China’s Economy Is Sputtering. Here’s Why

By Edward Cheng
Edward Cheng
Edward Cheng
November 2, 2021 Updated: November 3, 2021

News Analysis

China’s Manufacturing Purchasing Manager Index (PMI) fell by 0.4 percentage points in October to 49.2, according to official figures from the National Bureau of Statistics. The data were worse than expected, with market analysts expecting a figure of 49.7. (Any number below 50 represents a contraction in manufacturing production.)

This is the second consecutive month that the index has indicated a contraction, and it’s the lowest the index has been since the onset of the pandemic.

Perhaps more worryingly, the data show signs of stagflation—slow economic growth coupled with accelerating inflation. Driven by increases in commodity prices, the sub-index for output prices rose to 61.1, its highest level since 2016. But at the same time, a lack of demand is driving the contraction in production. The combination of high inflation and weak consumer demand could create a vicious negative feedback loop.

“About one-third of the surveyed companies listed insufficient demand as their biggest difficulty, indicating inadequate demand had restricted their production,” Zhang Liqun, an analyst at the China Logistics Information Center, told Reuters.

But this is only the most recent data point in a series of negative economic news coming out of China. The world’s second-largest economy is unambiguously sputtering, leaving authorities stuck in a bind as they attempt to navigate long-term goals with short-term needs.

Broader Economic Decline

The manufacturing numbers only serve to reinforce the disappointing gross domestic product numbers published in October. The National Bureau of Statistics reported that the country’s economy grew by only 4.9 percent in the third quarter, slowing from 7.9 percent in the second quarter.

Power outages have been a core headwind to Chinese economic activity. The energy crunch has been driven by a variety of factors that have combined to cripple the country’s power sector.

Demand for energy has been unusually high, driven by unseasonably cold temperatures and high demand for Chinese goods from other countries as they’ve exited the pandemic.

But as energy demand has increased, supply has been restrained by authorities. China removed a valuable source of imported coal when it cut coal purchases from Australia at the end of 2020, a move critics say was aimed at punishing the country for calling for an investigation into the pandemic’s origins.

The Chinese Communist Party’s carbon-neutral targets have led to lower domestic coal production. Government regulation capping electricity prices has meant that power plants haven’t responded to these forces, which have resulted in a self-inflicted surge in energy prices and energy rationing across the country, stunting economic activity.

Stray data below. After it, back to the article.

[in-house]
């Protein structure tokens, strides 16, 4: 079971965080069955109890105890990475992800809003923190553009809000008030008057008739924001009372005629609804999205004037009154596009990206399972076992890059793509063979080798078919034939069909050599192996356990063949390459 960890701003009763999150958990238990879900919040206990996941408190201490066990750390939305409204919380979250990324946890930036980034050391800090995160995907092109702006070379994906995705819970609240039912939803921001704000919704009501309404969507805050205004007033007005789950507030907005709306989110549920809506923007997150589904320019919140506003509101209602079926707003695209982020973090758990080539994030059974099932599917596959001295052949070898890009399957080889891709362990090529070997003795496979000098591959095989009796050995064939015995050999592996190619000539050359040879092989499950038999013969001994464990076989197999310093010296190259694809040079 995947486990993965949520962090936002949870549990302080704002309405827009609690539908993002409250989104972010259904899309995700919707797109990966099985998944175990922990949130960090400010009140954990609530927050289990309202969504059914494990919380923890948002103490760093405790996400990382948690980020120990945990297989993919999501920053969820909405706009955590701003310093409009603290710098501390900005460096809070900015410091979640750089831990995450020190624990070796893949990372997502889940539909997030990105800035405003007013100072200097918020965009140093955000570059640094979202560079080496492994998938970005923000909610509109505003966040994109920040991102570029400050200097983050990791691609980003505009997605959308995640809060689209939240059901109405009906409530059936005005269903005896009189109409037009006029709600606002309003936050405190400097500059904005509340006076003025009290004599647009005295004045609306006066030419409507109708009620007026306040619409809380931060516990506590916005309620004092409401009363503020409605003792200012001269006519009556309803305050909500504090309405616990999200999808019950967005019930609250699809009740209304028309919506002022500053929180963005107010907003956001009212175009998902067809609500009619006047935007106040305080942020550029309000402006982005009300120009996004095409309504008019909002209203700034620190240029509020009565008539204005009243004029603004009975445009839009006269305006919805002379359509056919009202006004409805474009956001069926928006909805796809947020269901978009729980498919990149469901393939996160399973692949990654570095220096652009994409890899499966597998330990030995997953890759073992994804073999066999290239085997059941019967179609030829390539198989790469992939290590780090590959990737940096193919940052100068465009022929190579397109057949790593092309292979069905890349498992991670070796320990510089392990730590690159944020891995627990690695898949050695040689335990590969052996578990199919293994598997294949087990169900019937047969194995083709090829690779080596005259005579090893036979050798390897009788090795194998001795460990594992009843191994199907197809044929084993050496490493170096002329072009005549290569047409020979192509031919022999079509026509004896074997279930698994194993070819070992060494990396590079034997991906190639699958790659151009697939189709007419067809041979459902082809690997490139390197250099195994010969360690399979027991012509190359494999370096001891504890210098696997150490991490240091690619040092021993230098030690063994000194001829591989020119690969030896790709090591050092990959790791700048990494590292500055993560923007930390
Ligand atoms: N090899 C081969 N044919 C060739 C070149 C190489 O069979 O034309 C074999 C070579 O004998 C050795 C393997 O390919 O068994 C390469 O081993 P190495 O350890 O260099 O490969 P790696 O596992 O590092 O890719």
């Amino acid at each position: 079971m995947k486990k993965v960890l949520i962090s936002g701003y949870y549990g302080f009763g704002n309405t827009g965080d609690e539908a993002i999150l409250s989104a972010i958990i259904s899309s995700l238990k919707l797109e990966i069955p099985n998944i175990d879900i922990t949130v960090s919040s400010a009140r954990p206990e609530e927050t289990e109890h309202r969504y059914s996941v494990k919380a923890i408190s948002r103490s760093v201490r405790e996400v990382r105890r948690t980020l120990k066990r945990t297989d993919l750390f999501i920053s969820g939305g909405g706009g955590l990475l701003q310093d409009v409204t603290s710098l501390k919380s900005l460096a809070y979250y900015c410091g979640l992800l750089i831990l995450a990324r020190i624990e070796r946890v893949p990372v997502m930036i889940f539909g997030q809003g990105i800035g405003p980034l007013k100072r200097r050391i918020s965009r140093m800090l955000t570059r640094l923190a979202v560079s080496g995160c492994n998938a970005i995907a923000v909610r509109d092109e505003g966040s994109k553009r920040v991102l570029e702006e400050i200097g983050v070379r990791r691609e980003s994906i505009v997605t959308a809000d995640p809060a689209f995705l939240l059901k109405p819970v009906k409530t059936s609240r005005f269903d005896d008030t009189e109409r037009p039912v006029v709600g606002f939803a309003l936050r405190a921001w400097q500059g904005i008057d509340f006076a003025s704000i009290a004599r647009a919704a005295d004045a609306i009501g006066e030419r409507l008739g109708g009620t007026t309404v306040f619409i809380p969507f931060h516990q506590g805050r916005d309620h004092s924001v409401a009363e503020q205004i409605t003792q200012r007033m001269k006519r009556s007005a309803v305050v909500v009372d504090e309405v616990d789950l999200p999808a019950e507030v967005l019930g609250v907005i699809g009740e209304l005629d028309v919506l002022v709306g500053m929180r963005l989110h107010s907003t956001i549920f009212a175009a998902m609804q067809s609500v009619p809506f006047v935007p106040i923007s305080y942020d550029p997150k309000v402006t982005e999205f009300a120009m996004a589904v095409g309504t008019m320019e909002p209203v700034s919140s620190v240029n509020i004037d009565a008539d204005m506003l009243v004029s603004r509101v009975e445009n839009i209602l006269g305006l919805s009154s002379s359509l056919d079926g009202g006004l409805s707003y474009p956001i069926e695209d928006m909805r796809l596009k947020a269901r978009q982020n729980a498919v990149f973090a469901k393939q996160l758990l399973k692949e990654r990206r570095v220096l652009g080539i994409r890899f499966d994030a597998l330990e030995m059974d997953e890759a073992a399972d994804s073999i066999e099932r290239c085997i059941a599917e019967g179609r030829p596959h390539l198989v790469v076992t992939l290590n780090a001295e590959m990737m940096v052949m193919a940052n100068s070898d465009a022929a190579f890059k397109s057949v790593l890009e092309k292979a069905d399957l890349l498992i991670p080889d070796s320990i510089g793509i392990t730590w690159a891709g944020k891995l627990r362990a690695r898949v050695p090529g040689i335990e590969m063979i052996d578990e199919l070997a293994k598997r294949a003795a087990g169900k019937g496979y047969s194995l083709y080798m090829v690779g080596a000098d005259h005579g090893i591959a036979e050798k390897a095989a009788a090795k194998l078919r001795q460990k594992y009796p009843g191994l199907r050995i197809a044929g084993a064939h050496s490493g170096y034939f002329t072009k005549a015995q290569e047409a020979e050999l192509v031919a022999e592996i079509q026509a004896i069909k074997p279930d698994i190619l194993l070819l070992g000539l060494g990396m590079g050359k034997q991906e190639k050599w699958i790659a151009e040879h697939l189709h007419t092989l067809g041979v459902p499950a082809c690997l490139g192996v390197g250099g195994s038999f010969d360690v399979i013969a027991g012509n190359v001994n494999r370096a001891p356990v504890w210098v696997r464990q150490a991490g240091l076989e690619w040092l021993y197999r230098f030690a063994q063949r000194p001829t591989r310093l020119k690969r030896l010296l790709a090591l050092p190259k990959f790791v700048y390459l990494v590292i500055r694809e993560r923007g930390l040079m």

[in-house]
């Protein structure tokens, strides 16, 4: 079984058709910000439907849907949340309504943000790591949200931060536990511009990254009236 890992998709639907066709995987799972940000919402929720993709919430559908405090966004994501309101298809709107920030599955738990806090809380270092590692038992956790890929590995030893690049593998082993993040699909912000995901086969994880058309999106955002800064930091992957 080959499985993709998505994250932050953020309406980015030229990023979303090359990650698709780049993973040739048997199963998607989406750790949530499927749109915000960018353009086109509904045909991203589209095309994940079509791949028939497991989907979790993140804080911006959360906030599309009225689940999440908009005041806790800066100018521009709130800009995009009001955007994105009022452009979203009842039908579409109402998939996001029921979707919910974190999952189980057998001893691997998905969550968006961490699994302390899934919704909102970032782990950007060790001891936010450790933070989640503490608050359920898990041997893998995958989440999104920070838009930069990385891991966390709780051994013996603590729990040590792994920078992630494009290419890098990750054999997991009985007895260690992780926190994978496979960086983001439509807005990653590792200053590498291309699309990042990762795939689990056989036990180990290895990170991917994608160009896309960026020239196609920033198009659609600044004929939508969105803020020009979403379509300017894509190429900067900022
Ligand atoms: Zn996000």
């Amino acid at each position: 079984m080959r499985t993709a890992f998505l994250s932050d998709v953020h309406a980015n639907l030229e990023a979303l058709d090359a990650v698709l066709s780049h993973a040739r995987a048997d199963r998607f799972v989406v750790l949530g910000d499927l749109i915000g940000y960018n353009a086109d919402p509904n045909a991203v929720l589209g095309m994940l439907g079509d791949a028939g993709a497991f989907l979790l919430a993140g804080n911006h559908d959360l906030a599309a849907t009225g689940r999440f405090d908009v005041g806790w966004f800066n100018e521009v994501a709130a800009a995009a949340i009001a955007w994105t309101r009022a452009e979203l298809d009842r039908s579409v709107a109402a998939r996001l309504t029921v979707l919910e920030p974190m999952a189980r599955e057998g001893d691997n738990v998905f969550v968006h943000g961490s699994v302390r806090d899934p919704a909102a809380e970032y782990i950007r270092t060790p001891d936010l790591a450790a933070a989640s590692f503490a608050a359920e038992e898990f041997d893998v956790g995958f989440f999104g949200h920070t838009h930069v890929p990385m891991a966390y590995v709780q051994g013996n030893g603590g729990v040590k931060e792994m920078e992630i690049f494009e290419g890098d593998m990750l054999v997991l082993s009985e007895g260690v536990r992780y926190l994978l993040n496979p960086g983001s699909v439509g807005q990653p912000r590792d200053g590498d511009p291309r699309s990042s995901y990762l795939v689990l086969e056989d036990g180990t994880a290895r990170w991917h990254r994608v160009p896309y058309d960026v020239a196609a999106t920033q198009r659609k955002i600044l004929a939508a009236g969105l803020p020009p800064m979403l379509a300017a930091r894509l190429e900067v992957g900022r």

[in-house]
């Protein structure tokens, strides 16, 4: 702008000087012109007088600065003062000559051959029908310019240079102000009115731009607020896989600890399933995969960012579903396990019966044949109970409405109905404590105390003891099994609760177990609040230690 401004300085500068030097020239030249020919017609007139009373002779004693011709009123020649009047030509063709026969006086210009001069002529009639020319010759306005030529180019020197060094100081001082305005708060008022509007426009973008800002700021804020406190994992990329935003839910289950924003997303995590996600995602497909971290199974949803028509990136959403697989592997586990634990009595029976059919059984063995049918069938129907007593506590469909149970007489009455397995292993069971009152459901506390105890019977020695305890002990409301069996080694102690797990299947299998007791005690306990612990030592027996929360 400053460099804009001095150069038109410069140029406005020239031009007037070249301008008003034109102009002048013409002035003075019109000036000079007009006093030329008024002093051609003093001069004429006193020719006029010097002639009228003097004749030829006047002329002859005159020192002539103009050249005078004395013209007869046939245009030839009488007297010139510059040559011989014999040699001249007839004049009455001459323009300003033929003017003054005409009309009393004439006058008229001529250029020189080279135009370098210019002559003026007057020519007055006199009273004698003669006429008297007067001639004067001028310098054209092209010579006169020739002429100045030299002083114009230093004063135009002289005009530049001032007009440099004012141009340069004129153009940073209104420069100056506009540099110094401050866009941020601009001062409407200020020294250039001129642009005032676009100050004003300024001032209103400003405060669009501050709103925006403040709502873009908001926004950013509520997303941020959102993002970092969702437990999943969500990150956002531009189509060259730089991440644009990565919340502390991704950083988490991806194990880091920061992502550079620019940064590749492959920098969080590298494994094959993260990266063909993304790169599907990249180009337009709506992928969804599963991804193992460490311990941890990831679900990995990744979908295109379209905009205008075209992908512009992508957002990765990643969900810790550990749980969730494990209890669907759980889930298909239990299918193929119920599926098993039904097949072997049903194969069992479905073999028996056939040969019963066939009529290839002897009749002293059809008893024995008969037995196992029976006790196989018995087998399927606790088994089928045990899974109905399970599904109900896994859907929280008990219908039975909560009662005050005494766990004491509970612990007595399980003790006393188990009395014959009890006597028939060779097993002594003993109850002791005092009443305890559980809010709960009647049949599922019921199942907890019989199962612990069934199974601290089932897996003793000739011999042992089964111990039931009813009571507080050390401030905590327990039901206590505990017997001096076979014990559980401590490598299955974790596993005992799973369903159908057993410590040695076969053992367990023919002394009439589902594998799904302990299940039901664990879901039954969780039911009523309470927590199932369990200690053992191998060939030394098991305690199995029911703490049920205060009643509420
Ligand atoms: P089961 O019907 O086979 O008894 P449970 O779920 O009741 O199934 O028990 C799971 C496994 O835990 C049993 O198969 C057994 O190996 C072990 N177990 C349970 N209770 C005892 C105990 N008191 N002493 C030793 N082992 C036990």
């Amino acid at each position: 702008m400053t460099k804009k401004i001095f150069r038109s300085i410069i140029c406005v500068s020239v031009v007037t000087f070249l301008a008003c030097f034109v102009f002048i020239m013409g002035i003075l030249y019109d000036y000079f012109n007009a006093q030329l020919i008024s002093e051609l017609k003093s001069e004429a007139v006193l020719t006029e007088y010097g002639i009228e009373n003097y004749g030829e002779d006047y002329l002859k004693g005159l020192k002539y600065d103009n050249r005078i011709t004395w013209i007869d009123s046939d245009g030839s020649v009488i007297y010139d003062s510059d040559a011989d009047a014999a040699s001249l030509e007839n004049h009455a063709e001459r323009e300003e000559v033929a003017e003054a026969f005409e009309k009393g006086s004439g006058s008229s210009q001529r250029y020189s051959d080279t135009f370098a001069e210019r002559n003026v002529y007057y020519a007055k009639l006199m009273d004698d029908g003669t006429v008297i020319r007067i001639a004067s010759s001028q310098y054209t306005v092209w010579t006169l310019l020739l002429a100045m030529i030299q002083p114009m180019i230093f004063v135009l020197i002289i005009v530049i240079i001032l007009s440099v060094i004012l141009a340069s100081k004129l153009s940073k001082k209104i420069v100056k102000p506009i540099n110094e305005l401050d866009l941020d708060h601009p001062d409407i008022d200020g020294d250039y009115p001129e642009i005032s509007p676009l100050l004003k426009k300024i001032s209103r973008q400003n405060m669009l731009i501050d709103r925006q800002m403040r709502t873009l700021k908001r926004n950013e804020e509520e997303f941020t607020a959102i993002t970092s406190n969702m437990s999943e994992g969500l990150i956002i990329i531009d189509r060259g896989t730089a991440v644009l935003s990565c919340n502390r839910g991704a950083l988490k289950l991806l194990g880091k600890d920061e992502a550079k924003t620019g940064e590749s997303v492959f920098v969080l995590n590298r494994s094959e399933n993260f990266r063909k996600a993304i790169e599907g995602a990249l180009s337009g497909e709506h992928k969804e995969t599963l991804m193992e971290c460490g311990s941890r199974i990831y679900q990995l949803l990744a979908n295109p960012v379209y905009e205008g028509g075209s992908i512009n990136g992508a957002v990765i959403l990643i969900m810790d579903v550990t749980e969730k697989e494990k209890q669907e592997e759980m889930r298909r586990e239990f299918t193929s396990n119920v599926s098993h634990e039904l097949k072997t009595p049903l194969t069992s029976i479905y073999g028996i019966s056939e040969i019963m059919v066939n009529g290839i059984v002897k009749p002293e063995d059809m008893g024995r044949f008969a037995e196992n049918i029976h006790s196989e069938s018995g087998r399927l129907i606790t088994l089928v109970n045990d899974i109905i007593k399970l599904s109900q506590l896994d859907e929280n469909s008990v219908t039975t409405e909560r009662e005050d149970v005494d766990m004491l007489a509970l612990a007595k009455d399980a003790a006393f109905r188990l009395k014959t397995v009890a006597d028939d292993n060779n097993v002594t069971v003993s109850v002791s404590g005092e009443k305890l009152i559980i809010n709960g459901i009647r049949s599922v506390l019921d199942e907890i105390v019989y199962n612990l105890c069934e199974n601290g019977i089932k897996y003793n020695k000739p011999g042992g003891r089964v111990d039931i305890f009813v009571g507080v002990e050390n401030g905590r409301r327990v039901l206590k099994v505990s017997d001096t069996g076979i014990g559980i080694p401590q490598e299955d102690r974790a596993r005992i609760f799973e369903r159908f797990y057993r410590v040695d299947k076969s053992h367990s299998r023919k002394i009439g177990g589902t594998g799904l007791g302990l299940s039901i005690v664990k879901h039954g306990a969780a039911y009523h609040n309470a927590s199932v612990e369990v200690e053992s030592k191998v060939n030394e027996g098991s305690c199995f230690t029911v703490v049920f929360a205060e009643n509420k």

To compound the issue, even with the slowing production, the global shipping crisis has meant that Chinese manufacturers haven’t been able to capitalize on high global demand for their products.

“It is clear that economic momentum is slowing quickly and supply chain pressures are compounding this weakness,” Mitul Kotecha, chief emerging markets Asia and Europe strategist at TD Securities, wrote in a Nov. 1 research note.

Though power shortages and supply chain issues are unlikely to be a long-running headwind on the economy, one can’t ignore how sensitive China’s economy has been to these developments.

Ongoing Property Market Decline

Perhaps most worryingly is the property market, which has continued to slide and shows little sign of abating.

Low consumer demand, high leverage, and regulatory hurdles have seen a string of Chinese property developers, most notably Evergrande, run into liquidity and debt troubles. And these troubles likely run deeper than just a few firms. Bloomberg reported that two-thirds of China’s top developers have breached at least one of the “three red lines,” a series of regulatory interventions designed to deleverage the industry.

Consumers have understandably become cautious in the face of all of these debt troubles. According to property research firm China Real Estate Information Corp., new-home sales for the top 100 developers fell by 32 percent year-over-year in October. As new-home sales dry up, this will amplify any liquidity concerns faced by property developers.

With property accounting for about 25 percent of China’s economic activity and a substantial portion of assets held by households, the slide in the property market will undoubtedly weigh heavily on growth.

COVID-zero Strategy

Adding to the economic headwinds, China has continued to enforce a stringent COVID-zero strategy. Outbreaks are still met with heavy-handed and disruptive lockdowns, with the retail sector being particularly sensitive to these measures. With authorities showing no signs of changing their strategy, further disruptions to consumer spending and production will undoubtedly occur.

Edward Cheng